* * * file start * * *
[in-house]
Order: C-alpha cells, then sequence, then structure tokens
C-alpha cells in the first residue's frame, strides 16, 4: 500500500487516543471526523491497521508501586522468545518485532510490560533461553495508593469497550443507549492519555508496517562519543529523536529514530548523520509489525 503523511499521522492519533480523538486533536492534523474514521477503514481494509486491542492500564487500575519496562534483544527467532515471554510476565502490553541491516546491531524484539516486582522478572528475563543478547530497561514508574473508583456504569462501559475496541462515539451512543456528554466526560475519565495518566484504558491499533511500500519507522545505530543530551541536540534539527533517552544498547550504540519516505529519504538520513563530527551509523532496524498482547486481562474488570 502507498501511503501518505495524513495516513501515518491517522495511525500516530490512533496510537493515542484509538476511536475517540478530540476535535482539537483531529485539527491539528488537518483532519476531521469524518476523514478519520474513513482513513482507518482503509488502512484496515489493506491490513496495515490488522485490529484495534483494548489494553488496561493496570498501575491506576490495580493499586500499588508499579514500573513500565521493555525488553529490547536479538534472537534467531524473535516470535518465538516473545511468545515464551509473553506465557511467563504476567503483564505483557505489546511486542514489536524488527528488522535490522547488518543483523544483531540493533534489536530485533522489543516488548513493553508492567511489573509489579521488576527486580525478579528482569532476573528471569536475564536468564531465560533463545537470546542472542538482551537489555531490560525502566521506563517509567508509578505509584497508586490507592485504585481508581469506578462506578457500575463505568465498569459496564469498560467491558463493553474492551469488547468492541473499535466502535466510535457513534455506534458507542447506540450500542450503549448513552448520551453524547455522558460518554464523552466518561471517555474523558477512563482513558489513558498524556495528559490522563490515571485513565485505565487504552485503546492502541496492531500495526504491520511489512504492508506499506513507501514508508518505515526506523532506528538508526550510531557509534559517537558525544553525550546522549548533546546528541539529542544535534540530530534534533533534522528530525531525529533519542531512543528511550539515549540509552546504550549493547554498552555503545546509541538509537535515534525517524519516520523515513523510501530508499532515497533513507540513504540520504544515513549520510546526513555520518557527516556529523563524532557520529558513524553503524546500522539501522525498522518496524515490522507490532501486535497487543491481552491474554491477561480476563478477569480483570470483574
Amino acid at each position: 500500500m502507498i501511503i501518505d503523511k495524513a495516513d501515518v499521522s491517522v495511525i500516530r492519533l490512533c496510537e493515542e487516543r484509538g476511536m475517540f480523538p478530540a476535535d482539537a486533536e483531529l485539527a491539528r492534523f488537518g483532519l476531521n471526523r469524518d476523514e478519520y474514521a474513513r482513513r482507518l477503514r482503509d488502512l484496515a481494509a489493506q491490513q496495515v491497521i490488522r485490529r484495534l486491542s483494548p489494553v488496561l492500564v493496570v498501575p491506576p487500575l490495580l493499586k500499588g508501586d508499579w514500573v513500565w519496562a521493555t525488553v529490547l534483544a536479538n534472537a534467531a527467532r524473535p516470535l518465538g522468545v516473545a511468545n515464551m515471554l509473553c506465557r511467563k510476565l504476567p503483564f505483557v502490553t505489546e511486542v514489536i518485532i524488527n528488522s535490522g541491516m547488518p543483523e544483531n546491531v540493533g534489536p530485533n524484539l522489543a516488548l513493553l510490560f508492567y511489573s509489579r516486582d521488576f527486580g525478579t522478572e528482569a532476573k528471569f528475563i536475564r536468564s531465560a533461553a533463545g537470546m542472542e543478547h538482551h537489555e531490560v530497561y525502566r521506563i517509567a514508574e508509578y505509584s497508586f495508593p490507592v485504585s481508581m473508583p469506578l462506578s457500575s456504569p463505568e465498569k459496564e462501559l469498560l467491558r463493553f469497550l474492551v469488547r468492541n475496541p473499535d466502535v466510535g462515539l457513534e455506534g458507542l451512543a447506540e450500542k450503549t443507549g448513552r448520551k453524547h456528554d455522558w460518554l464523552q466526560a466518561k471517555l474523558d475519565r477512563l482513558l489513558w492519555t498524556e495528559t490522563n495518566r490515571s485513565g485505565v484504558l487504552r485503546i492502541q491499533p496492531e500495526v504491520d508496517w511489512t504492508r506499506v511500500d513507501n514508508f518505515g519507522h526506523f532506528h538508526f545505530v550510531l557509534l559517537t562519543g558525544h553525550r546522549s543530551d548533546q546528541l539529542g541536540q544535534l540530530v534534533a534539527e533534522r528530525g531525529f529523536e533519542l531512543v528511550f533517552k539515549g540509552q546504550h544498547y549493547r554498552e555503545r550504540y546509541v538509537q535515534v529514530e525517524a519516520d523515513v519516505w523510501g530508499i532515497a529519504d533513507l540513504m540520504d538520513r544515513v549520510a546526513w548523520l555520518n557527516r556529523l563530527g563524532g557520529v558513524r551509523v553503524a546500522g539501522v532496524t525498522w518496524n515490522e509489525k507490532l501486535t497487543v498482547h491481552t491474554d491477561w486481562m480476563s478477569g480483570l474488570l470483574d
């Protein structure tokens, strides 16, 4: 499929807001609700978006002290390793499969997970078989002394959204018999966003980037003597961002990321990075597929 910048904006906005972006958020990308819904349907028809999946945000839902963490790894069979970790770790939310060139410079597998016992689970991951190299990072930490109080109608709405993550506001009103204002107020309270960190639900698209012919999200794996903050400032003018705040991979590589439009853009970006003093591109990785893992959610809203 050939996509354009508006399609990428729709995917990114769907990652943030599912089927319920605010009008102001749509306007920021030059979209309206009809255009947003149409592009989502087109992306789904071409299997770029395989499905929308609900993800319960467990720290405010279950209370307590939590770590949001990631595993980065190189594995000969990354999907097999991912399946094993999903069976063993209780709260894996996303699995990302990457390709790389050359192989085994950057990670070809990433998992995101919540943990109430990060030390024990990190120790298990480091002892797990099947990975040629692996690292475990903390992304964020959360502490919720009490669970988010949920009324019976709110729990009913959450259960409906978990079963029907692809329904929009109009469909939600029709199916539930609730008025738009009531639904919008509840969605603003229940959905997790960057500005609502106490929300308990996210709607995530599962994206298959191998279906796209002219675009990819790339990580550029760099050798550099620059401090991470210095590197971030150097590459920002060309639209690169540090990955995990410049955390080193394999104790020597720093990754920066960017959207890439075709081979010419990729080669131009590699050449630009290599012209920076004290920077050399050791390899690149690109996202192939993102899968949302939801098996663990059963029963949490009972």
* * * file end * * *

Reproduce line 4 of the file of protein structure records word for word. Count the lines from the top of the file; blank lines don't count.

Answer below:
Amino acid at each position: 500500500m502507498i501511503i501518505d503523511k495524513a495516513d501515518v499521522s491517522v495511525i500516530r492519533l490512533c496510537e493515542e487516543r484509538g476511536m475517540f480523538p478530540a476535535d482539537a486533536e483531529l485539527a491539528r492534523f488537518g483532519l476531521n471526523r469524518d476523514e478519520y474514521a474513513r482513513r482507518l477503514r482503509d488502512l484496515a481494509a489493506q491490513q496495515v491497521i490488522r485490529r484495534l486491542s483494548p489494553v488496561l492500564v493496570v498501575p491506576p487500575l490495580l493499586k500499588g508501586d508499579w514500573v513500565w519496562a521493555t525488553v529490547l534483544a536479538n534472537a534467531a527467532r524473535p516470535l518465538g522468545v516473545a511468545n515464551m515471554l509473553c506465557r511467563k510476565l504476567p503483564f505483557v502490553t505489546e511486542v514489536i518485532i524488527n528488522s535490522g541491516m547488518p543483523e544483531n546491531v540493533g534489536p530485533n524484539l522489543a516488548l513493553l510490560f508492567y511489573s509489579r516486582d521488576f527486580g525478579t522478572e528482569a532476573k528471569f528475563i536475564r536468564s531465560a533461553a533463545g537470546m542472542e543478547h538482551h537489555e531490560v530497561y525502566r521506563i517509567a514508574e508509578y505509584s497508586f495508593p490507592v485504585s481508581m473508583p469506578l462506578s457500575s456504569p463505568e465498569k459496564e462501559l469498560l467491558r463493553f469497550l474492551v469488547r468492541n475496541p473499535d466502535v466510535g462515539l457513534e455506534g458507542l451512543a447506540e450500542k450503549t443507549g448513552r448520551k453524547h456528554d455522558w460518554l464523552q466526560a466518561k471517555l474523558d475519565r477512563l482513558l489513558w492519555t498524556e495528559t490522563n495518566r490515571s485513565g485505565v484504558l487504552r485503546i492502541q491499533p496492531e500495526v504491520d508496517w511489512t504492508r506499506v511500500d513507501n514508508f518505515g519507522h526506523f532506528h538508526f545505530v550510531l557509534l559517537t562519543g558525544h553525550r546522549s543530551d548533546q546528541l539529542g541536540q544535534l540530530v534534533a534539527e533534522r528530525g531525529f529523536e533519542l531512543v528511550f533517552k539515549g540509552q546504550h544498547y549493547r554498552e555503545r550504540y546509541v538509537q535515534v529514530e525517524a519516520d523515513v519516505w523510501g530508499i532515497a529519504d533513507l540513504m540520504d538520513r544515513v549520510a546526513w548523520l555520518n557527516r556529523l563530527g563524532g557520529v558513524r551509523v553503524a546500522g539501522v532496524t525498522w518496524n515490522e509489525k507490532l501486535t497487543v498482547h491481552t491474554d491477561w486481562m480476563s478477569g480483570l474488570l470483574d